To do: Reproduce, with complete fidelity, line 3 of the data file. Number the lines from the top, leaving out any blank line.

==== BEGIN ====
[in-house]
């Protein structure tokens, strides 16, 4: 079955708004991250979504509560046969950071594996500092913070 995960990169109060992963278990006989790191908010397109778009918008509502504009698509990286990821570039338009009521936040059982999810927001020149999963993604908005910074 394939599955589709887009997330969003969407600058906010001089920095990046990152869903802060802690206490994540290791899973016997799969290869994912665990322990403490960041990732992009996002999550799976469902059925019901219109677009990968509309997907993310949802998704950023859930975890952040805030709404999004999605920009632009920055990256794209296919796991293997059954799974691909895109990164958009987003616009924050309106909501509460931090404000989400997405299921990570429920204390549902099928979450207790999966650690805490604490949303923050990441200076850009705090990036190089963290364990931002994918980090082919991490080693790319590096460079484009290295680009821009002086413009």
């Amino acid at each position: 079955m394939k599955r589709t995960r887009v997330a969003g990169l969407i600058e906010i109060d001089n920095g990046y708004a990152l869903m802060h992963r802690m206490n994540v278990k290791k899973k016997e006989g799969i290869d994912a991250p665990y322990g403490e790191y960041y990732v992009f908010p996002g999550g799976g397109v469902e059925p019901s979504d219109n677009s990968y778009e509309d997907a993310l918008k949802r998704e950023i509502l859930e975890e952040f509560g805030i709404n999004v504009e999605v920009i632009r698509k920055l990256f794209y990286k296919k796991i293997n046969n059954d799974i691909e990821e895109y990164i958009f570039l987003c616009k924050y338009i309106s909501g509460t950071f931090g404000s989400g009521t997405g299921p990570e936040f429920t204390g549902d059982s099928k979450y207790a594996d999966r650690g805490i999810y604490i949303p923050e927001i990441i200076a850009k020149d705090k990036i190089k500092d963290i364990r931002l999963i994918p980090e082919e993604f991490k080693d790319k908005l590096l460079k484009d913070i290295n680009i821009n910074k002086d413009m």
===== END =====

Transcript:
């Amino acid at each position: 079955m394939k599955r589709t995960r887009v997330a969003g990169l969407i600058e906010i109060d001089n920095g990046y708004a990152l869903m802060h992963r802690m206490n994540v278990k290791k899973k016997e006989g799969i290869d994912a991250p665990y322990g403490e790191y960041y990732v992009f908010p996002g999550g799976g397109v469902e059925p019901s979504d219109n677009s990968y778009e509309d997907a993310l918008k949802r998704e950023i509502l859930e975890e952040f509560g805030i709404n999004v504009e999605v920009i632009r698509k920055l990256f794209y990286k296919k796991i293997n046969n059954d799974i691909e990821e895109y990164i958009f570039l987003c616009k924050y338009i309106s909501g509460t950071f931090g404000s989400g009521t997405g299921p990570e936040f429920t204390g549902d059982s099928k979450y207790a594996d999966r650690g805490i999810y604490i949303p923050e927001i990441i200076a850009k020149d705090k990036i190089k500092d963290i364990r931002l999963i994918p980090e082919e993604f991490k080693d790319k908005l590096l460079k484009d913070i290295n680009i821009n910074k002086d413009m």